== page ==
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Green Building News

A Convincing Demo for Porous Pavement

A popular YouTube video shows pavement that can absorb 1,000 gallons of water a minute

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Where's the water going? A new YouTube video offers convincing evidence of how effective porous pavement can be. The surface can soak up 1,000 gallons of water a minute.
Image Credit: Image #1: YouTube
Where's the water going? A new YouTube video offers convincing evidence of how effective porous pavement can be. The surface can soak up 1,000 gallons of water a minute.
Image Credit: Image #1: YouTube
Porous pavement allows water to pass through to a layer of crushed rock below, rather than sheeting off the surface to storm drains. In this sample placed in Milwaukee, conventional concrete is on the left, porous pavement on the right.
Image Credit: Image #2: Aaron Volkening / Flickr

There’s nothing especially new about porous asphalt pavement, a material that allows stormwater to pass directly into the ground rather than directing it to a storm drain. But a new video posted at YouTube is proving to hundreds of thousands of fascinated viewers just how effective it can be.

Conventional pavement is impermeable, so when it rains the water sheets off — at times overwhelming storm drains and carrying a variety of pollutants with it. Porous pavement allows water to run through, into a bed of packed stone below and eventually recharging groundwater without the damage that uncontrolled runoff can cause.

The video, posted in August by Lafarge Tarmac in the U.K., has racked up more than 333,000 views to date. It shows what looks like a concrete truck dumping water onto the surface of a parking lot paved with Topmix Permeable. Instead of pooling around the truck, the torrent of water disappears almost magically into the pavement.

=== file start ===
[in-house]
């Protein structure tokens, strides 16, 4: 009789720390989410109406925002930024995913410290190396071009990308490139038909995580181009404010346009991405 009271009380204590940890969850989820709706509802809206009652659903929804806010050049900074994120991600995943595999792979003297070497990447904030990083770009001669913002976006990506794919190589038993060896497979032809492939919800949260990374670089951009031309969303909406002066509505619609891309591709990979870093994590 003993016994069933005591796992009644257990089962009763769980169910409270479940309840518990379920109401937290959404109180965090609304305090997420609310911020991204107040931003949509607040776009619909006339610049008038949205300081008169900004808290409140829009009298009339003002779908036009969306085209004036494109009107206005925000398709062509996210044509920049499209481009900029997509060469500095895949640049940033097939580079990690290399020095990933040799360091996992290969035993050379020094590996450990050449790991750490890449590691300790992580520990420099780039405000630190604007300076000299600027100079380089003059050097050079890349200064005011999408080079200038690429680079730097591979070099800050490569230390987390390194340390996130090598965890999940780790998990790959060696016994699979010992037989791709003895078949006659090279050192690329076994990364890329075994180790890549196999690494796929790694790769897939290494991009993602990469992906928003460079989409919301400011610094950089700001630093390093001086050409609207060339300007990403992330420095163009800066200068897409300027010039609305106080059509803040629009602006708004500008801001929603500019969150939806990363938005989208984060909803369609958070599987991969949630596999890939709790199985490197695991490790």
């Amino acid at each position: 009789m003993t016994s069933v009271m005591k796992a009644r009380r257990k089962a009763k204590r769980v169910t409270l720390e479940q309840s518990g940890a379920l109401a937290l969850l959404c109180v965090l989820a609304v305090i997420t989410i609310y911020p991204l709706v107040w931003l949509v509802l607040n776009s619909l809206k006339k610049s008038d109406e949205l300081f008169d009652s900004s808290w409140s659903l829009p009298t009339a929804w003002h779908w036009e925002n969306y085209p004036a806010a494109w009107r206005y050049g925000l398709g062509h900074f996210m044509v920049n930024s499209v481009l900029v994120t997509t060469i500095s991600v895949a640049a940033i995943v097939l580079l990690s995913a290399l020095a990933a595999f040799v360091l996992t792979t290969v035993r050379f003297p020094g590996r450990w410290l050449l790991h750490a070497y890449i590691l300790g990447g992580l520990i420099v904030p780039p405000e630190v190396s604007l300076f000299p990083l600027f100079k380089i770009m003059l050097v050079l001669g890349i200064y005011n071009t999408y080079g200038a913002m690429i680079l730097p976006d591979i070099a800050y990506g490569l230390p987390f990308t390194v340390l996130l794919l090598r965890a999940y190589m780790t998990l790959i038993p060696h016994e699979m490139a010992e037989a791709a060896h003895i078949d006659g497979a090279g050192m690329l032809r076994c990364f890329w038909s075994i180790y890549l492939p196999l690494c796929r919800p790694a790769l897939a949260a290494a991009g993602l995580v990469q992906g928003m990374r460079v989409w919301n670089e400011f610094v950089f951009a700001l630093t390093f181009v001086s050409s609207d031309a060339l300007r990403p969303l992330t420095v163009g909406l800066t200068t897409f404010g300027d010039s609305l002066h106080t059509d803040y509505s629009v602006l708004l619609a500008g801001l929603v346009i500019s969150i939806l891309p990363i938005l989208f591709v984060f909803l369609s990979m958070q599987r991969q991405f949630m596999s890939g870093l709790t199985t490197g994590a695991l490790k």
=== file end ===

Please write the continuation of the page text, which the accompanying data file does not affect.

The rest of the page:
The surface can absorb more than 1,000 gallons of water a minute, according to a report at the website ConstructionDive, because of the gaps built into the mix. It’s absorbed into a thick layer of stone beneath the pavement and eventually permeates into the ground or is diverted elsewhere by a network of pipes.

Controlling flash floods

Runoff isn’t a trivial problem. In a 2009 article, Environmental Building News estimated that there are nearly 38,000 square miles of pavement in the U.S., an area about the size of Indiana. Almost all of it is impermeable. In cities with older wastewater systems, storm runoff can overwhelm water treatment plans and force untreated waste into local waterways.

Wider use of porous paving materials could reduce runoff damage, a problem that is likely to get worse in the future, The Atlantic reports. In promoting its new product, Lafarge Tarmac points to the 2007 floods in Great Britain that did $4.8 billion in damage. Two-thirds of the 57,000 houses affected by flooding were damaged by stormwater runoff, not rivers that overflowed.

There are some limitations to porous pavement. For one, it’s not as good as conventional asphalt or concrete in handling heavy loads, making it better suited to driveways, some parking lots and lightly traveled residential streets than major highways.

In addition, the surface can become contaminated with dirt, sawdust or silt, diminishing its ability to let water pass through. And although Lafarge Tarmac says Topmix has “excellent freeze-thaw resistance,” there are some concerns that water freezing in the material is a potential problem, The Atlantic said.

The National Asphalt Pavement Association (NAPA) says that the underlying stone bed makes porous pavement more expensive to install than conventional asphalt. But those costs are more than offset because parts of a standard stormwater management system can be eliminated, generally making porous asphalt a less expensive alternative.

In addition, NAPA says at its website, porous pavement has proved to be extremely durable. A parking lot at the Walden Pond State Reservation in Massachusetts, paved in 1977, has never been repaved and still drains effectively.

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